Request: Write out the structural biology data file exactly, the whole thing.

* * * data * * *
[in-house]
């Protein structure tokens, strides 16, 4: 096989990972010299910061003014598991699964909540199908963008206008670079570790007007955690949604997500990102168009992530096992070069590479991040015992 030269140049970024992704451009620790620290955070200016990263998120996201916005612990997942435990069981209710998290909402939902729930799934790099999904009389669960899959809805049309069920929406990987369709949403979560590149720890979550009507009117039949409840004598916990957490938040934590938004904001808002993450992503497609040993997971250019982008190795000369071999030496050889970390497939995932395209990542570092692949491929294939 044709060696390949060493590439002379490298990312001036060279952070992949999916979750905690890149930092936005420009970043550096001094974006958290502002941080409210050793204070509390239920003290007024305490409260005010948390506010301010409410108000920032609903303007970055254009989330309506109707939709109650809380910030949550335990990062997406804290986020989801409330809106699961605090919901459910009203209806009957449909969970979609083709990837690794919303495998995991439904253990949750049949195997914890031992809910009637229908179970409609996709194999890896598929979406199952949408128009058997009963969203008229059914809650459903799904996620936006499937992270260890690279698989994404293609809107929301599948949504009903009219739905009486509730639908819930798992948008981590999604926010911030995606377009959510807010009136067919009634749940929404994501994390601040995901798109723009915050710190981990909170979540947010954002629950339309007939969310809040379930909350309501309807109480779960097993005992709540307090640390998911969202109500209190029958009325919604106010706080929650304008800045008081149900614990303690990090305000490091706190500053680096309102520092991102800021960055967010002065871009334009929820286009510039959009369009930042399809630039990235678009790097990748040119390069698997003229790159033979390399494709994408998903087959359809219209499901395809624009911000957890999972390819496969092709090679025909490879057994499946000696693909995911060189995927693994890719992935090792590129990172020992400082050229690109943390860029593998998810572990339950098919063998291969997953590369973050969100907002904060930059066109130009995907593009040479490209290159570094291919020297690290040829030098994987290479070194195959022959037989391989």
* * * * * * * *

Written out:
[in-house]
């Protein structure tokens, strides 16, 4: 096989990972010299910061003014598991699964909540199908963008206008670079570790007007955690949604997500990102168009992530096992070069590479991040015992 030269140049970024992704451009620790620290955070200016990263998120996201916005612990997942435990069981209710998290909402939902729930799934790099999904009389669960899959809805049309069920929406990987369709949403979560590149720890979550009507009117039949409840004598916990957490938040934590938004904001808002993450992503497609040993997971250019982008190795000369071999030496050889970390497939995932395209990542570092692949491929294939 044709060696390949060493590439002379490298990312001036060279952070992949999916979750905690890149930092936005420009970043550096001094974006958290502002941080409210050793204070509390239920003290007024305490409260005010948390506010301010409410108000920032609903303007970055254009989330309506109707939709109650809380910030949550335990990062997406804290986020989801409330809106699961605090919901459910009203209806009957449909969970979609083709990837690794919303495998995991439904253990949750049949195997914890031992809910009637229908179970409609996709194999890896598929979406199952949408128009058997009963969203008229059914809650459903799904996620936006499937992270260890690279698989994404293609809107929301599948949504009903009219739905009486509730639908819930798992948008981590999604926010911030995606377009959510807010009136067919009634749940929404994501994390601040995901798109723009915050710190981990909170979540947010954002629950339309007939969310809040379930909350309501309807109480779960097993005992709540307090640390998911969202109500209190029958009325919604106010706080929650304008800045008081149900614990303690990090305000490091706190500053680096309102520092991102800021960055967010002065871009334009929820286009510039959009369009930042399809630039990235678009790097990748040119390069698997003229790159033979390399494709994408998903087959359809219209499901395809624009911000957890999972390819496969092709090679025909490879057994499946000696693909995911060189995927693994890719992935090792590129990172020992400082050229690109943390860029593998998810572990339950098919063998291969997953590369973050969100907002904060930059066109130009995907593009040479490209290159570094291919020297690290040829030098994987290479070194195959022959037989391989």